Isn't that tragic, however? The whole point of the Christendom was that people were first members of the Christian faith; national and ethnic affiliation were only of secondary importance. Frenchmen, Spaniards, Englishmen, Germanics, were first and foremost part of the Church and members of Christendom. Nationalism broke that. The nation always had secondary importance when compared to religion. That changed with the advent of the modern period, and thus "nationalism" became a substitute for what was previously reserved for the Christian faith.

I take nationalism to be a corruption of patriotism. And a distinctly modern phenomenon.

I would argue that nations are still part of the natural order and willed by God, though. I agree that there is a kind of modernistic nationalism that is a corruption and perversion of this, however. God/religion and natural law transcend the nations however and are actually a cause of peace and unity amongst them exactly so.


"The family is the natural and fundamental group unit of society and is entitled to protection by society and the State."
- Universal Declaration of Human Rights, Article 16 (3).

Defend your Family. Join the U.N. Family Rights Caucus.
 

5/13/2018 7:04 pm  #64


Re: Is Christianity compatible with nationalism?

seigneur wrote:

FZM wrote:

seigneur wrote:


Yes, there may be, if you look for issues very hard. The fact remains that Poland is among the most homogenous nations in the world. As is Lithuania, Slovakia, Czech, and most of the other countries in that region. Ukrainians, Belarussians and Lithuanians in Poland's history do not add any significant variety, because they are linguistically related and racially indistinguishable.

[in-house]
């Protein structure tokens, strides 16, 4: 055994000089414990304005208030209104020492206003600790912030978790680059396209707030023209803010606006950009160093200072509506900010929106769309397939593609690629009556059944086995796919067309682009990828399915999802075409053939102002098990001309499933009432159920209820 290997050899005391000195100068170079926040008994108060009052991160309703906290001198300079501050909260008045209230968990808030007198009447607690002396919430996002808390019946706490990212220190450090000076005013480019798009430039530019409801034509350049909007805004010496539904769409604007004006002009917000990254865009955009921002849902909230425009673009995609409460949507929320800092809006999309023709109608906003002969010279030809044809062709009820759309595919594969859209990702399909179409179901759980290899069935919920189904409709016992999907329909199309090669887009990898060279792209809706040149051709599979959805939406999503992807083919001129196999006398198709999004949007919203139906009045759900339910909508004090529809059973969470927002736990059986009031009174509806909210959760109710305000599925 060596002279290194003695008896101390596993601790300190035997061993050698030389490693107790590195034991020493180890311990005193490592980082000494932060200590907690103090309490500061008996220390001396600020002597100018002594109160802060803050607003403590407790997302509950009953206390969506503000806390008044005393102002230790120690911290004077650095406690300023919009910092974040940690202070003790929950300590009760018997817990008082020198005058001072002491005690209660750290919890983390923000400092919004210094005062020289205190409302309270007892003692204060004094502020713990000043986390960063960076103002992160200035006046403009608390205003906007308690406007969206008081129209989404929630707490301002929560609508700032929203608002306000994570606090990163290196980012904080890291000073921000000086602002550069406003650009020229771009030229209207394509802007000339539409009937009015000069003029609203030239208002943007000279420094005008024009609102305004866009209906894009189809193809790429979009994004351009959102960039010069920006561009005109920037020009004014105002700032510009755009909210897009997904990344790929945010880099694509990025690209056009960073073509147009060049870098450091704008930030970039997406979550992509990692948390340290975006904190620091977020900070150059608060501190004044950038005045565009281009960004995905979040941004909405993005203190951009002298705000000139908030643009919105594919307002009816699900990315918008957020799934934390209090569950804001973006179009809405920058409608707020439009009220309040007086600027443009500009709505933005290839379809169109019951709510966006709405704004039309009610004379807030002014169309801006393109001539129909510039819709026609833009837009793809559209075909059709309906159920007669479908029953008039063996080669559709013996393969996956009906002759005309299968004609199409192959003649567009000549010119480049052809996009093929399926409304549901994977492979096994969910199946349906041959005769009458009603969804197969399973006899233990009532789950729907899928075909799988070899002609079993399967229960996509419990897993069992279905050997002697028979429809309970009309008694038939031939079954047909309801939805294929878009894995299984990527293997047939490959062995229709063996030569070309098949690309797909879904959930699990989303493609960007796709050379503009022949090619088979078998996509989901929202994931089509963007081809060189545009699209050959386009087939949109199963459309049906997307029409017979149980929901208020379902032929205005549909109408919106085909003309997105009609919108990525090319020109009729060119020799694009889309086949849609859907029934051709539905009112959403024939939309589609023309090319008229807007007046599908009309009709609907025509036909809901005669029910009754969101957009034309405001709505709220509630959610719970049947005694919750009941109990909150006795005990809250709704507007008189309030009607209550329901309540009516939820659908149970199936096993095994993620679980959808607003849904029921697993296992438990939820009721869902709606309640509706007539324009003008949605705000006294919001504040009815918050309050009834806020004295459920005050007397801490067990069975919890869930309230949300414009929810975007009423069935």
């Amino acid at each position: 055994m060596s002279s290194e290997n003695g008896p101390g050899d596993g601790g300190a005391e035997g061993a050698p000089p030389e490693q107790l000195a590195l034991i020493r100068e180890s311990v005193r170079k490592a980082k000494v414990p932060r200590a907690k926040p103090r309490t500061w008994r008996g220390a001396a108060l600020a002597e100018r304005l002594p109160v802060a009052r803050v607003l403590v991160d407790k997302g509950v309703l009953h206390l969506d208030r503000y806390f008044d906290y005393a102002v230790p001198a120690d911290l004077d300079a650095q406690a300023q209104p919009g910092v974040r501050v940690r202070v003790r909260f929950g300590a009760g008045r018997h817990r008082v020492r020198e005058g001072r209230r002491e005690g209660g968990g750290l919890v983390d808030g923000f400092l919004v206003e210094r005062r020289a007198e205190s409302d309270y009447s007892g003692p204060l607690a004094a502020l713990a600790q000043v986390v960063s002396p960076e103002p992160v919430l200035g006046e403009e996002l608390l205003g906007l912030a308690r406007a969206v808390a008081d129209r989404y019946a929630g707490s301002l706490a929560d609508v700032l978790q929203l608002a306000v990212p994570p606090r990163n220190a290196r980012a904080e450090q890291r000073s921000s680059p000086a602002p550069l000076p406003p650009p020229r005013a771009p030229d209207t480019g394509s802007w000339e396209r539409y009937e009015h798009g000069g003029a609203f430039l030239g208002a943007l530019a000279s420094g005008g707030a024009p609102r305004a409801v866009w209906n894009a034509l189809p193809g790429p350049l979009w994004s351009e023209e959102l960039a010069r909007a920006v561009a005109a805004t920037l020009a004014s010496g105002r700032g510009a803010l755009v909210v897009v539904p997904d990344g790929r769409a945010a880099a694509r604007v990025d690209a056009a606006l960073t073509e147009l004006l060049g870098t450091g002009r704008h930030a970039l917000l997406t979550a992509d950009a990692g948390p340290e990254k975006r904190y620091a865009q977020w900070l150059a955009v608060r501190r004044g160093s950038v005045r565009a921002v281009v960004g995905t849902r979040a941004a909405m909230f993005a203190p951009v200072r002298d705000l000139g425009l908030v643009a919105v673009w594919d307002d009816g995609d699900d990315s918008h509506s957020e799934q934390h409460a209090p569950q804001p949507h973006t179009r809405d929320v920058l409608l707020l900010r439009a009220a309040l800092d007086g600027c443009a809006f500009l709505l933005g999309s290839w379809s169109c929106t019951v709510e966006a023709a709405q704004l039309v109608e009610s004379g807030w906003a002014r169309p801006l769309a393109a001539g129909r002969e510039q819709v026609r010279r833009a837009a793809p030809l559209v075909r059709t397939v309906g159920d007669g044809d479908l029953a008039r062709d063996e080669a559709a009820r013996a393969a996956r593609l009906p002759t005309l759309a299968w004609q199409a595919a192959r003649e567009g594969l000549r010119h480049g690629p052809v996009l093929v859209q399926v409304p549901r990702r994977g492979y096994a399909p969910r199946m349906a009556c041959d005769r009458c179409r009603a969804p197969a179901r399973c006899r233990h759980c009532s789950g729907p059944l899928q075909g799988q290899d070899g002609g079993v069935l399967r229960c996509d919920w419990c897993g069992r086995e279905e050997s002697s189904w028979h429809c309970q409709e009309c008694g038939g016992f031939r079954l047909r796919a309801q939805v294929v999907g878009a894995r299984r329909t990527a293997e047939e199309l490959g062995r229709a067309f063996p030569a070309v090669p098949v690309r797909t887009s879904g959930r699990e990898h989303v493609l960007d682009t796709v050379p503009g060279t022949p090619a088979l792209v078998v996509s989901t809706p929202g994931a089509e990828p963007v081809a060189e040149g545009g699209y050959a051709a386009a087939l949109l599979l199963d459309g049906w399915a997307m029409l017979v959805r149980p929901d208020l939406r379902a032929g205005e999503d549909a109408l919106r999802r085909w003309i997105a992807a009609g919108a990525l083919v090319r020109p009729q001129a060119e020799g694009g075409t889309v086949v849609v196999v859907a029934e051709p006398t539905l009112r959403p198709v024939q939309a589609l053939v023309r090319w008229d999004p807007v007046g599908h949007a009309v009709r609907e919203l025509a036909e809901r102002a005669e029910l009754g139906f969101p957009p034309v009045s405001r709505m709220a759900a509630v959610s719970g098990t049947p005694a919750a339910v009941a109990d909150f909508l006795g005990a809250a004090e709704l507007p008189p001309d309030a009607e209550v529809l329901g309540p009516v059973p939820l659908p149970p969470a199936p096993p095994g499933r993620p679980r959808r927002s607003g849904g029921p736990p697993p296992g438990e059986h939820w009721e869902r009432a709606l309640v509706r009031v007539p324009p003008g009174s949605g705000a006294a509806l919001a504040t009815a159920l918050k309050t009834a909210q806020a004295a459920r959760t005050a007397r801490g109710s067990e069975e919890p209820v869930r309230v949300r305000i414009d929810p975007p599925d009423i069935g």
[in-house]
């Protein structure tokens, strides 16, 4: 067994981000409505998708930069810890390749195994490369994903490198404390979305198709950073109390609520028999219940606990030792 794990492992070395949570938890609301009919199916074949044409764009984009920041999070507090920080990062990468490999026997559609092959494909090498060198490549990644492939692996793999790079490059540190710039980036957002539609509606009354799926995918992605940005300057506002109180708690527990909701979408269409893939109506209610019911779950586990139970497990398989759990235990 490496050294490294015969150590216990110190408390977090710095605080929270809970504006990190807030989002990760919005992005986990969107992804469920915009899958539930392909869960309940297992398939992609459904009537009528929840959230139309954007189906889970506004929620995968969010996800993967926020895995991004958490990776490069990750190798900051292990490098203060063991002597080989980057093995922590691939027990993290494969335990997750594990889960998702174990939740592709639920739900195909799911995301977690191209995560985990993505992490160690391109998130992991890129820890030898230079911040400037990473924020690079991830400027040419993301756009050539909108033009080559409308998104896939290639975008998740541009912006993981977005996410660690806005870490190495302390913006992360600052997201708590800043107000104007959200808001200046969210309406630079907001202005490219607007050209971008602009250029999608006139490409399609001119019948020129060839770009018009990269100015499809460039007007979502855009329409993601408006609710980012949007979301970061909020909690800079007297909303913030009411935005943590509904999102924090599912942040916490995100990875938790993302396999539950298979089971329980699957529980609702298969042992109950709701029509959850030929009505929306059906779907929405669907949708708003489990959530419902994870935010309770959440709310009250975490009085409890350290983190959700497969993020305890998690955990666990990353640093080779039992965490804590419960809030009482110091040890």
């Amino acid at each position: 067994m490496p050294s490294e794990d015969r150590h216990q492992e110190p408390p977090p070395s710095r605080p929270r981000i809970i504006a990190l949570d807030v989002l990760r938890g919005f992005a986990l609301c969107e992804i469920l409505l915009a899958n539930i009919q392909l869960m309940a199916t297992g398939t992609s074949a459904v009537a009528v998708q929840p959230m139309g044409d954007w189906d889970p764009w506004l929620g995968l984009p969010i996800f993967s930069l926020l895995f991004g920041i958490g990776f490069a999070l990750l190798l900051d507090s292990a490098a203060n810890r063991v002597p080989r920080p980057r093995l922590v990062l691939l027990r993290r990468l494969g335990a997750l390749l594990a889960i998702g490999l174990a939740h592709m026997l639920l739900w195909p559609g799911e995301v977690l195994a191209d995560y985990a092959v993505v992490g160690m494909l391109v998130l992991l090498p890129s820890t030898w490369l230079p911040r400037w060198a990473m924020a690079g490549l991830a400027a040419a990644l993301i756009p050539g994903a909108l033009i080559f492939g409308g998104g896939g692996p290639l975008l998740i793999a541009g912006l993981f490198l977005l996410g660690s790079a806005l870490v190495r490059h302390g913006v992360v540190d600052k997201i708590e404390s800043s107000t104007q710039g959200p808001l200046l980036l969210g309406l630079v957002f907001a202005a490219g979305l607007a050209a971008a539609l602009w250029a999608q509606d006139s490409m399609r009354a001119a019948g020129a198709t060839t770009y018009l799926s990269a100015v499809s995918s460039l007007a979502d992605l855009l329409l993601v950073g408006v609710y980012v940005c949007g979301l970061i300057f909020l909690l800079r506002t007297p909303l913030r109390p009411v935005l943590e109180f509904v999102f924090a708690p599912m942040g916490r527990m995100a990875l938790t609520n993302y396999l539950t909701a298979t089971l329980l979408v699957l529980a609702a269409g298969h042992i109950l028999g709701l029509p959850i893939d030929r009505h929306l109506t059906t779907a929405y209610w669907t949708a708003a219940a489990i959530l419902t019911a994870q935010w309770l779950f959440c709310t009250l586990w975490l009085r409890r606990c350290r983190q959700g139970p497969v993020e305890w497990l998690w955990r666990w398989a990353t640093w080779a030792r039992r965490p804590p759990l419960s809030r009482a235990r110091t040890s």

​My point was that the homogeneity of Poland, Czechia, Slovakia, Lithuania etc. is a relatively recent phenomena, post 1918 and post 1945 and that it is something that has been consciously engineered. (Find all the linguistically and culturally homogenous nation states existing in the area of present day Poland, Belarus, Lithuania, Latvia, Hungary, Czech and Slovak Republics, Ukraine etc. on a 1917 map.)  Incidentally Marxists 
played a prominent role in engineering it. 


 

Good point, but tendentious and irrelevant to my point (because every point is in a wider context to have relevance). Poles have been in what's now Poland (named Poland for a millennium at least) for as long as human memory and historical record goes. Did Marxists engineer it to be this way? In comparison, current so-called Americans are recent immigrants and they'd do well to be aware of this.

ETA: To make it very clear what my point was, if you missed it: There are objective characteristics to determine a country's nation-state-ness from "pure" to "diverse", the characteristics being linguistic, racial, and historical at least. By these measures, USA and Poland are very different. You say Poland is somewhat mixed too. The answer: Of course there is a foreigner in every country and when you go far enough in history, it was inhabited by different people, but when we get back to my point, which was to compare USA and Poland, then USA is far more diverse, its timeline is significantly shorter and its history is a story of mass extermination of natives by mass immigrants/invaders, while Poland is as homogenous as it gets in this world, and has been so for about a millennium, admittedly somewhat depending on how you draw the territory.

After how many hundreds of years does someone finally stop being an immigrant? Are my relatives in England of Norman and Viking descent and origin still immigrants?

Americans, Canadians, Australians, etc. are not immigrants and it is a post-modernism to even think or refer to them as such.


"The family is the natural and fundamental group unit of society and is entitled to protection by society and the State."
- Universal Declaration of Human Rights, Article 16 (3).

Defend your Family. Join the U.N. Family Rights Caucus.